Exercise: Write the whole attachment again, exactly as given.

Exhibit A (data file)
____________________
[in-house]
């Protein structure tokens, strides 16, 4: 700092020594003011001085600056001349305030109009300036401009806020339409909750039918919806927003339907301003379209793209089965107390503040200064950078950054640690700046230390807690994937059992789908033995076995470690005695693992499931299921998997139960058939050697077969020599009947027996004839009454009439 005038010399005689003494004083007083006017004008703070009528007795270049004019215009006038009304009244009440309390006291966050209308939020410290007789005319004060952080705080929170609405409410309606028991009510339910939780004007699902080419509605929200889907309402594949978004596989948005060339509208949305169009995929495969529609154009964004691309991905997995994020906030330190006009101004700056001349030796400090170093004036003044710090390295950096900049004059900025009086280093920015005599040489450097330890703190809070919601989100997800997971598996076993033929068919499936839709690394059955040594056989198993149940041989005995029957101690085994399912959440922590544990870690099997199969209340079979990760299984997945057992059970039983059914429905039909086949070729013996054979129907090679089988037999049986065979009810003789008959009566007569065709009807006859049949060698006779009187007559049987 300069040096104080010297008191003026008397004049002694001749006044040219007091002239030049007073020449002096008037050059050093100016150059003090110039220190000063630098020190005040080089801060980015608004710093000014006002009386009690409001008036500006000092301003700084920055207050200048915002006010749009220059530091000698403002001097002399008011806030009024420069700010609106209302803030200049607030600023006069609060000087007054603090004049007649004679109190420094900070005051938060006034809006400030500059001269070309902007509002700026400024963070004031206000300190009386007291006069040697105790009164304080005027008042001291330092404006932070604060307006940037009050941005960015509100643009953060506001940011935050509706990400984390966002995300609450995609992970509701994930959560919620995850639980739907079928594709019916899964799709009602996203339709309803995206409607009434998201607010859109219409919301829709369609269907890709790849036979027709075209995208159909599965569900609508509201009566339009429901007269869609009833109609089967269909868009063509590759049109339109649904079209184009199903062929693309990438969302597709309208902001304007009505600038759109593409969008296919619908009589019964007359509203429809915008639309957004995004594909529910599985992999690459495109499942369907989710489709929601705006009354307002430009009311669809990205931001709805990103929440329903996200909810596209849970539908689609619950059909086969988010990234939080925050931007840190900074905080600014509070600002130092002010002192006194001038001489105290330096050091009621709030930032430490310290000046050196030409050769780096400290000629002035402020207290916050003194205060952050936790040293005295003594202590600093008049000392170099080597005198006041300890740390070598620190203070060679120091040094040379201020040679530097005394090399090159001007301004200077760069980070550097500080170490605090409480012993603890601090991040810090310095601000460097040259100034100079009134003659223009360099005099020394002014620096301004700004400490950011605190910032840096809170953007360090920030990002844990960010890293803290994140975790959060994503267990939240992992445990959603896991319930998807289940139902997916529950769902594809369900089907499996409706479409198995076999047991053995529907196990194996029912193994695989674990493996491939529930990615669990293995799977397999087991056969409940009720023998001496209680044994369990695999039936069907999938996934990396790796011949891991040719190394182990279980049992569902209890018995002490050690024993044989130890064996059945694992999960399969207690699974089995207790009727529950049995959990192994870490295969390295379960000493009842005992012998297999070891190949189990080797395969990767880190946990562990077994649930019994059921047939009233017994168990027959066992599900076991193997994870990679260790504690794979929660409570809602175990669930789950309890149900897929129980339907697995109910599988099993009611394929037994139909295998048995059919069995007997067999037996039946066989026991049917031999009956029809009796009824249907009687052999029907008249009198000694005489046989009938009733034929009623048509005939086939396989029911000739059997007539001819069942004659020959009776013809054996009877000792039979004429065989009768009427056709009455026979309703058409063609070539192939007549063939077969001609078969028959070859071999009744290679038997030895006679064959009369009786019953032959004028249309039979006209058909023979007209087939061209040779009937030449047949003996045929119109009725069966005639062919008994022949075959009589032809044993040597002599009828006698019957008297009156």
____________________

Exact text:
[in-house]
């Protein structure tokens, strides 16, 4: 700092020594003011001085600056001349305030109009300036401009806020339409909750039918919806927003339907301003379209793209089965107390503040200064950078950054640690700046230390807690994937059992789908033995076995470690005695693992499931299921998997139960058939050697077969020599009947027996004839009454009439 005038010399005689003494004083007083006017004008703070009528007795270049004019215009006038009304009244009440309390006291966050209308939020410290007789005319004060952080705080929170609405409410309606028991009510339910939780004007699902080419509605929200889907309402594949978004596989948005060339509208949305169009995929495969529609154009964004691309991905997995994020906030330190006009101004700056001349030796400090170093004036003044710090390295950096900049004059900025009086280093920015005599040489450097330890703190809070919601989100997800997971598996076993033929068919499936839709690394059955040594056989198993149940041989005995029957101690085994399912959440922590544990870690099997199969209340079979990760299984997945057992059970039983059914429905039909086949070729013996054979129907090679089988037999049986065979009810003789008959009566007569065709009807006859049949060698006779009187007559049987 300069040096104080010297008191003026008397004049002694001749006044040219007091002239030049007073020449002096008037050059050093100016150059003090110039220190000063630098020190005040080089801060980015608004710093000014006002009386009690409001008036500006000092301003700084920055207050200048915002006010749009220059530091000698403002001097002399008011806030009024420069700010609106209302803030200049607030600023006069609060000087007054603090004049007649004679109190420094900070005051938060006034809006400030500059001269070309902007509002700026400024963070004031206000300190009386007291006069040697105790009164304080005027008042001291330092404006932070604060307006940037009050941005960015509100643009953060506001940011935050509706990400984390966002995300609450995609992970509701994930959560919620995850639980739907079928594709019916899964799709009602996203339709309803995206409607009434998201607010859109219409919301829709369609269907890709790849036979027709075209995208159909599965569900609508509201009566339009429901007269869609009833109609089967269909868009063509590759049109339109649904079209184009199903062929693309990438969302597709309208902001304007009505600038759109593409969008296919619908009589019964007359509203429809915008639309957004995004594909529910599985992999690459495109499942369907989710489709929601705006009354307002430009009311669809990205931001709805990103929440329903996200909810596209849970539908689609619950059909086969988010990234939080925050931007840190900074905080600014509070600002130092002010002192006194001038001489105290330096050091009621709030930032430490310290000046050196030409050769780096400290000629002035402020207290916050003194205060952050936790040293005295003594202590600093008049000392170099080597005198006041300890740390070598620190203070060679120091040094040379201020040679530097005394090399090159001007301004200077760069980070550097500080170490605090409480012993603890601090991040810090310095601000460097040259100034100079009134003659223009360099005099020394002014620096301004700004400490950011605190910032840096809170953007360090920030990002844990960010890293803290994140975790959060994503267990939240992992445990959603896991319930998807289940139902997916529950769902594809369900089907499996409706479409198995076999047991053995529907196990194996029912193994695989674990493996491939529930990615669990293995799977397999087991056969409940009720023998001496209680044994369990695999039936069907999938996934990396790796011949891991040719190394182990279980049992569902209890018995002490050690024993044989130890064996059945694992999960399969207690699974089995207790009727529950049995959990192994870490295969390295379960000493009842005992012998297999070891190949189990080797395969990767880190946990562990077994649930019994059921047939009233017994168990027959066992599900076991193997994870990679260790504690794979929660409570809602175990669930789950309890149900897929129980339907697995109910599988099993009611394929037994139909295998048995059919069995007997067999037996039946066989026991049917031999009956029809009796009824249907009687052999029907008249009198000694005489046989009938009733034929009623048509005939086939396989029911000739059997007539001819069942004659020959009776013809054996009877000792039979004429065989009768009427056709009455026979309703058409063609070539192939007549063939077969001609078969028959070859071999009744290679038997030895006679064959009369009786019953032959004028249309039979006209058909023979007209087939061209040779009937030449047949003996045929119109009725069966005639062919008994022949075959009589032809044993040597002599009828006698019957008297009156």